WILBER - The trial of Aubrey Trail has entered its third week in Wilber.

Trail, who's accused of first degree murder in the death and dismemberment of Lincoln woman Sydney Loofe, had given about a dozen interviews to law enforcement after his arrest on Nov. 30, 2017.

At first, Trail said he and his girlfriend, Bailey Boswell, had nothing to do with the death and disappearance of Loofe, but during interviews in February and June 2018, Trail admitted to killing Loofe, but has maintained that it was the result of a sexual fantasy gone awry.

"I let a fantasy go down" Trail said last June, "that I knew...I didn't think it would, but I knew it had the potential of going bad."

Trail claims that two other, unnamed women were involved in this sex act on Nov. 15, 2017. He also claims that Loofe died accidentally as a result of erotic asphyxiation.

Trail has stated that he used an extension cord to choke Loofe "to the brink of death." During this, Trail alleges one woman was behind Loofe giving anal sex, while another woman was watching Trail.

Trail also claimed that he tried administering CPR once he realized Loofe was dead.

It wasn't until Feb. 4, 2018 that Trail admitted responsibility for Loofe's death. On that same day, he first admitted to disposing of Loofe's body in such a way that "associated with his religious beliefs," according to FBI special agent Mike Maset.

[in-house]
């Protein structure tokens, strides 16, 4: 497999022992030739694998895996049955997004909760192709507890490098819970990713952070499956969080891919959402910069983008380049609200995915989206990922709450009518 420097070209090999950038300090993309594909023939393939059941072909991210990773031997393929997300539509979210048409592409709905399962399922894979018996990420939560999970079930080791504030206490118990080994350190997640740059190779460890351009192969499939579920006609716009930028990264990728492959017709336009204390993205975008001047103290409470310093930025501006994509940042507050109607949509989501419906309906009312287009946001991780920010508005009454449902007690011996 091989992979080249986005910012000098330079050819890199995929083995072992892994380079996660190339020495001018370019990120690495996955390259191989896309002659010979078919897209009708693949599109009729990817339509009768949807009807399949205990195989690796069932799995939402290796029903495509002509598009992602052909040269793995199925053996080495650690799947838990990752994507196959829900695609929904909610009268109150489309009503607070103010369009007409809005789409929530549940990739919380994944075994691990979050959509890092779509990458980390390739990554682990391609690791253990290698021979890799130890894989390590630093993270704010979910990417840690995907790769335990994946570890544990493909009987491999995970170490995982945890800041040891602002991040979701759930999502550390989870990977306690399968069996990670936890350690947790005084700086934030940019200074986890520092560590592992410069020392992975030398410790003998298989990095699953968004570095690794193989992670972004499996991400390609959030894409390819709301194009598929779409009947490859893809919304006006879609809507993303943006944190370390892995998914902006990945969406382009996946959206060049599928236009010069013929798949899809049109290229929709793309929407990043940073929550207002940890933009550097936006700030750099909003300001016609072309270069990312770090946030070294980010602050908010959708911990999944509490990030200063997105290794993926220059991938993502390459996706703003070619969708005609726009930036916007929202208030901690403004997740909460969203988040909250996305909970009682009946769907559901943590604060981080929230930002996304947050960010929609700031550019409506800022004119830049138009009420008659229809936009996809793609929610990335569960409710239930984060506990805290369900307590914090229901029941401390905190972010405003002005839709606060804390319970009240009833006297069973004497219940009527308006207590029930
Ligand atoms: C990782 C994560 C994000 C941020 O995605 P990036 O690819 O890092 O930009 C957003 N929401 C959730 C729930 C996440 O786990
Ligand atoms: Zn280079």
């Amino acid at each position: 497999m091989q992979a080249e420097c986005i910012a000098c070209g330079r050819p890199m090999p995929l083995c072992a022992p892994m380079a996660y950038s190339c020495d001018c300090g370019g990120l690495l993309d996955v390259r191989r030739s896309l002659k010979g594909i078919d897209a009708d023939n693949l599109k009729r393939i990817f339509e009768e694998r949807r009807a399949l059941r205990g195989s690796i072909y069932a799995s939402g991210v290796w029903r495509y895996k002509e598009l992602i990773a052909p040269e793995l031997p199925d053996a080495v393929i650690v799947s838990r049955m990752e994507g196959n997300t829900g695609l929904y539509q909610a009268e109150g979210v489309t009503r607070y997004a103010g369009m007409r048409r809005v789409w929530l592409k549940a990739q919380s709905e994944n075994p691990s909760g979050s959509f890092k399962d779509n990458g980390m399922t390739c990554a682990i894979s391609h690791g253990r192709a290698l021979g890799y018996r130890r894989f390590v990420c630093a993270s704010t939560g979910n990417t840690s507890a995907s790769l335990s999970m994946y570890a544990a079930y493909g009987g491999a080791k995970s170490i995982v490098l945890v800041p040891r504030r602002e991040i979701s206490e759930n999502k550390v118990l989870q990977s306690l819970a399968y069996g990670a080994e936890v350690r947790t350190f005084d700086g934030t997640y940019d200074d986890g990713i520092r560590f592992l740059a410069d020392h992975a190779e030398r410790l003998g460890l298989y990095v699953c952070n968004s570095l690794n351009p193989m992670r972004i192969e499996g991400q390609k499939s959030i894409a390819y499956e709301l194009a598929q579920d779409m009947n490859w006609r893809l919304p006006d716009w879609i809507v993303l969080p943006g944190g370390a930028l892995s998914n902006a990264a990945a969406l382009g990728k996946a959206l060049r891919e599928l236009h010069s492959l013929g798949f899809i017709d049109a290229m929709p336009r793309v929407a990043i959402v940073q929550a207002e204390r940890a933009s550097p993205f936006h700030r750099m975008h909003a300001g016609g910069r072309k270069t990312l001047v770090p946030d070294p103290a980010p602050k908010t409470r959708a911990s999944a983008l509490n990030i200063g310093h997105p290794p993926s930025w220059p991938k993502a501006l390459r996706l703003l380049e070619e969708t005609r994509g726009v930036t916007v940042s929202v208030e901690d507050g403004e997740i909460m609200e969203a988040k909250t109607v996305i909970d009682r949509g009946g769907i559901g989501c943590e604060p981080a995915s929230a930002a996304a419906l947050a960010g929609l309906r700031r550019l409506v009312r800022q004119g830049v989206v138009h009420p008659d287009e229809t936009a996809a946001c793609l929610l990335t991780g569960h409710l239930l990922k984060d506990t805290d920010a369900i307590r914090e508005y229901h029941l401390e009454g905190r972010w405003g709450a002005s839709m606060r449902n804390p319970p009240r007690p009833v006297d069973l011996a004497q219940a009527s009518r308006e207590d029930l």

In a June 11, 2018 interview that the jury watched on Friday, Trail said he drained the blood from Loofe's body into some kind of container, and placed the container in a Clay County cemetery that he described as "a sacred place."

Trail at one time told law enforcement, "Charge me, and I'll tell you the whole story."

He was charged on June 11 - the same day he gave his three-hour interview to agents Maset and Eli McBride.

Trail has said several times that Boswell is not responsible for Loofe's death, but claims that she helped him dispose of the body in rural Clay County.

"(Trail) would tell Bailey (Boswell) when to stop, and then he would place the trash bags (of Loofe's remains) in a ditch on the side of the road," Maset testified Monday.

Loofe's remains were first discovered on Dec. 4 near Nebraska Highway 74 and County Road S.

Trail was asked to draw diagrams of what he used to dismember Loofe. He didn't draw a hacksaw, but rather an antique saw with a large, wooden bow-like handle.

Records show Trail buying a hacksaw from a Lincoln Home Depot. on the morning of Nov. 15, but authorities never found a hacksaw at his Wilber apartment, or in Clay County.

They did, however find a handsaw during a search of Trail's Black Ford 500.

Trail faces the death penalty if convicted of murder. The trial is scheduled to be finished by July 12.